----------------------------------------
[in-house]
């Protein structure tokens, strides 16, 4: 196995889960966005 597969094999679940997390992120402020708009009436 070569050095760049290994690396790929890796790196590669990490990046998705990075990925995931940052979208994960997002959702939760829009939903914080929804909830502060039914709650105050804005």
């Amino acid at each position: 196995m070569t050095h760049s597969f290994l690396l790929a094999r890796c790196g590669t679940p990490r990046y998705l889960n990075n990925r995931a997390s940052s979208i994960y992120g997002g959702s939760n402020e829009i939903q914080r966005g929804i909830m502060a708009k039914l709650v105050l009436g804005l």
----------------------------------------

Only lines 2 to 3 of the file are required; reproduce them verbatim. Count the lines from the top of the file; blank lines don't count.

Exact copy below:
């Protein structure tokens, strides 16, 4: 196995889960966005 597969094999679940997390992120402020708009009436 070569050095760049290994690396790929890796790196590669990490990046998705990075990925995931940052979208994960997002959702939760829009939903914080929804909830502060039914709650105050804005």
């Amino acid at each position: 196995m070569t050095h760049s597969f290994l690396l790929a094999r890796c790196g590669t679940p990490r990046y998705l889960n990075n990925r995931a997390s940052s979208i994960y992120g997002g959702s939760n402020e829009i939903q914080r966005g929804i909830m502060a708009k039914l709650v105050l009436g804005l």